Not enough.

Photographer: Jonathan Bachman/Getty Images

Why Trump Needs a Real Campaign Apparatus

Megan McArdle is a Bloomberg View columnist. She wrote for the Daily Beast, Newsweek, the Atlantic and the Economist and founded the blog Asymmetrical Information. She is the author of "“The Up Side of Down: Why Failing Well Is the Key to Success.”
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Donald Trump is a terrible campaigner. He is still struggling to assemble the basics of a campaign operation. Gaffes drop from his lips with the regularity of a waterfall rushing over a cliff. Now he seems to be backtracking on his signature issue, a hard-line stance on immigration. Or maybe he isn’t. Well, strategy and messaging aren’t his strong suits either.

How, then, is this guy still averaging above 40 percent in the polls? And what should we learn from that?

The answer to the first question is that in our partisan age, you can run a gouty orangutan on a major party ticket, and a significant percentage of the electorate will dutifully line up to pull the lever.

The answer to the second question is a little more complicated. The lesson Trump supporters I’ve spoken with seem to be taking is that they’re within striking distance of Hillary Clinton. They’re four-fifths of the way to electoral victory; now all that remains is to get that last 20 percent. The fact that their guy has been able to get so close is evidence that he can win without all that icky fundraising and “insider” campaign infrastructure.

However, as our gouty orangutan suggests, that’s not the right way to look at it. You do not amass voters in an electoral coalition the same way you amass cans of soup in your larder, with the last can costing the same amount of money and effort as the first. A better metaphor is “the last mile,” a term used by people like Amazon or the telephone company who are in the business of delivering stuff to your house. The last mile is often the shortest portion of the journey, but it is more expensive and harder to manage than all the miles that were traveled before. You can’t simply chop off that annoying last mile, because a network without it is just a collection of dead wire, or packages filling a warehouse.

National electoral coalitions are similar. It’s easy to get a large number of people to vote for your party. It's very, very difficult to get the last few percent you need to win. People who say things like, “Romney would have won if he’d just shifted a few hundred thousand voters in key districts” are right, but they’re missing the point; shifting those voters is really, really, really difficult without alienating some other portion of your electoral constituency. That’s why people spend so much money on stuff that seems pretty tangential to the party platform, like attack ads and finding painfully earnest people to wander around neighborhoods knocking on doors.

Because all the stuff that his supporters think Trump doesn’t need — campaign consultants, get-out-the-vote operations, blitzkrieg ad campaigns paid for by well-wooed donors — is used to shift the opinions of a tiny portion of the electorate, it’s easy to think that it must be a giant waste. Yet Trump himself shows that this isn’t the case. Trump hasn’t yet figured out how to cover the last mile — he didn’t even get a majority in his own primaries — and now that he’s in a head-to-head race, this weakness is showing.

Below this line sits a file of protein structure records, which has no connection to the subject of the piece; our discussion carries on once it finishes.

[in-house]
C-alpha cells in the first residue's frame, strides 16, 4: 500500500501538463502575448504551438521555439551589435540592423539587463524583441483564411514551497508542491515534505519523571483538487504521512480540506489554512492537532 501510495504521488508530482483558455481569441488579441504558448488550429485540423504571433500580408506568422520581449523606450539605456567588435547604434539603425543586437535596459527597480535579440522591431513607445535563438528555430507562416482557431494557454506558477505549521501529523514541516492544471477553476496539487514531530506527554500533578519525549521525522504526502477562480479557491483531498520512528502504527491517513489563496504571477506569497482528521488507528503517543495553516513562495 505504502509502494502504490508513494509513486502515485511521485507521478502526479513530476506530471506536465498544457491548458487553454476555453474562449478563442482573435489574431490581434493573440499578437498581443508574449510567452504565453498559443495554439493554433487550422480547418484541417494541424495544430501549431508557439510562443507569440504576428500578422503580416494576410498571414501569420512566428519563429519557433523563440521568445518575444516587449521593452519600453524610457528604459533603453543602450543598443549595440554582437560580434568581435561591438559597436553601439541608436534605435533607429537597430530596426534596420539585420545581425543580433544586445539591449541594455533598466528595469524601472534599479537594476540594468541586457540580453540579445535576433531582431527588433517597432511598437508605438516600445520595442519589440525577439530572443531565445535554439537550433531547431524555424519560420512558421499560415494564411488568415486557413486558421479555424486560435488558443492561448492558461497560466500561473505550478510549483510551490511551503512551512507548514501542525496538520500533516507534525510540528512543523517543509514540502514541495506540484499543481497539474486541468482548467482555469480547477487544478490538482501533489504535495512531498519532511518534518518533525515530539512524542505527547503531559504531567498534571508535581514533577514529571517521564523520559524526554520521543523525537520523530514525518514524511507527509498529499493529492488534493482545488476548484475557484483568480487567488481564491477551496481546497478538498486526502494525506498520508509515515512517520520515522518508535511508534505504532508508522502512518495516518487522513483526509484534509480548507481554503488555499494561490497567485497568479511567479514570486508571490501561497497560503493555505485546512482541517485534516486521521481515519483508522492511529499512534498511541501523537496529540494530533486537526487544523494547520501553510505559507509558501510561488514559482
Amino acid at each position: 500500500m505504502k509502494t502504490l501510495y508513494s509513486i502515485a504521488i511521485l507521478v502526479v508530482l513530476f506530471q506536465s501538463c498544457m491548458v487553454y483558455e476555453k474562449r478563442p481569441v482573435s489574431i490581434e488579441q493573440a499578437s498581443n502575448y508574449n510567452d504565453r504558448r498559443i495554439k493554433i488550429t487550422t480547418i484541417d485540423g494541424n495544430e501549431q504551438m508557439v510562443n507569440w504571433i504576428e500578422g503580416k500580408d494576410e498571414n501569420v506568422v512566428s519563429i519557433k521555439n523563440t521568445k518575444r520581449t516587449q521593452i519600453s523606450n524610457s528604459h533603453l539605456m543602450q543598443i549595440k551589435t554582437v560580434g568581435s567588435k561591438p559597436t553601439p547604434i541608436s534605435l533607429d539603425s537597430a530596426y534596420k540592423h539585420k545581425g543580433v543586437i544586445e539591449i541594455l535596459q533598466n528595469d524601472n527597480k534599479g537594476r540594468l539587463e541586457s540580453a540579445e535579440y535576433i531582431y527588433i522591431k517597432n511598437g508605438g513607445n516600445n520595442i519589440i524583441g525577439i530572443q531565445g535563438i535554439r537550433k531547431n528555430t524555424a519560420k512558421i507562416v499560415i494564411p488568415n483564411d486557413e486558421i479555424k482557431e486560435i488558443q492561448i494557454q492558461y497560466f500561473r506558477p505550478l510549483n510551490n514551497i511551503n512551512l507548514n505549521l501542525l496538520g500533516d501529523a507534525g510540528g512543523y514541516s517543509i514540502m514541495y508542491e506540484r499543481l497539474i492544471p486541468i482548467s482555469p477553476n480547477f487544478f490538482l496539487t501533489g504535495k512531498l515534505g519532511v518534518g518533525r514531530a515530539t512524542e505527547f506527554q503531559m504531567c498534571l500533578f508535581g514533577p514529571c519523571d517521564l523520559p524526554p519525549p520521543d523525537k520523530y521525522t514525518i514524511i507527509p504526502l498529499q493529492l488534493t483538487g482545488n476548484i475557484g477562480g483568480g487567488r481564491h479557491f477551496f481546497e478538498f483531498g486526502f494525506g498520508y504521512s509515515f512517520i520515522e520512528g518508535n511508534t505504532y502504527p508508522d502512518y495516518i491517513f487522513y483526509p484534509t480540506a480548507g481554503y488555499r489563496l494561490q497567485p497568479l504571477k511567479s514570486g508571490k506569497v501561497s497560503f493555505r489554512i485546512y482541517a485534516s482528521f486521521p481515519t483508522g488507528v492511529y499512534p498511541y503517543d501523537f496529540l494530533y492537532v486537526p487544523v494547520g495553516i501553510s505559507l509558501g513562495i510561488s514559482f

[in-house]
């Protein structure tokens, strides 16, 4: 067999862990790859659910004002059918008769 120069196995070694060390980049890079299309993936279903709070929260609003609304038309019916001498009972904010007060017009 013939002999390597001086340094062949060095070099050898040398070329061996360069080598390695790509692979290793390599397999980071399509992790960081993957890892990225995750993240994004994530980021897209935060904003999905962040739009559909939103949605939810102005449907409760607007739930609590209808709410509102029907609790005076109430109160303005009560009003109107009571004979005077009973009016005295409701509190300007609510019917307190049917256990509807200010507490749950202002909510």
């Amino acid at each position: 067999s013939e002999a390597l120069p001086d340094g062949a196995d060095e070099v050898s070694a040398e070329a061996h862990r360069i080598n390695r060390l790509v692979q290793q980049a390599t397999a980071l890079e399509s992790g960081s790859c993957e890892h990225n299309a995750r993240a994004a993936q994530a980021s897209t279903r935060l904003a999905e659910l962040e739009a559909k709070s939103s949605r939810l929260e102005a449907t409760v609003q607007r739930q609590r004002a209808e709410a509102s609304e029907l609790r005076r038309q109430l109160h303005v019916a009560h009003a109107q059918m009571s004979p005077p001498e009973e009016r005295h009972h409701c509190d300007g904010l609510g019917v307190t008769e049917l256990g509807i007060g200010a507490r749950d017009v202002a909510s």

There’s a certain irony in Trump crowing that he’s kryptonite to all those insiders who make their livings as merchants of politics. At the moment, he may be the best thing that ever happened to the Republican campaign apparatus because he’s providing a Technicolor illustration of what happens when you try to operate without it.

But let’s say he manages to turn it around. I don’t think this is likely, but I can see some combination of events, like a terror attack on U.S. soil, that might (or might not) push him over the top. Should we then conclude, as the historian-blogger Timothy Burke does, that Trump will have disrupted that merchant caste by showing that they’re snake-oil salesmen, charging politicians to deliver voters they would have gotten anyway?

I think Burke is right that in this era, most politicians can count on something close to 40 percent of the vote simply for representing a major political party. But there’s no prize for second place in an American election, and it may cost a billion dollars to get the extra 3 percent that you need to get behind that desk in the Oval Office. And I’m not sure that changes even if Trump somehow manages to win the election.

A better way to look at it is probably that the last mile is difficult and expensive to cover, but that there may be more than one way to make up that ground. You can run a traditional campaign — or you can be wealthy enough to fund a shoestring primary campaign, have huge name recognition from your reality show and get a last-minute boost from a completely unpredictable event that mortally wounds your opponent.

Trump’s most plausible path to victory, in other words, will probably not be available to other politicians. You can see someone, somewhere trying it again; probably another rich and famous person who can afford not to care too much if they lose. But just as most people prefer not to invest their whole retirement in a fledgling tech stock that might make them billionaires but is more likely to leave them with nothing, most politicians will probably prefer to try to cover that last mile on the well-trodden road they’re using now, rather than striking off into the wilderness and hoping to stumble over a gold mine.

This column does not necessarily reflect the opinion of the editorial board or Bloomberg LP and its owners.

To contact the author of this story:
Megan McArdle at mmcardle3@bloomberg.net

To contact the editor responsible for this story:
Jonathan Landman at jlandman4@bloomberg.net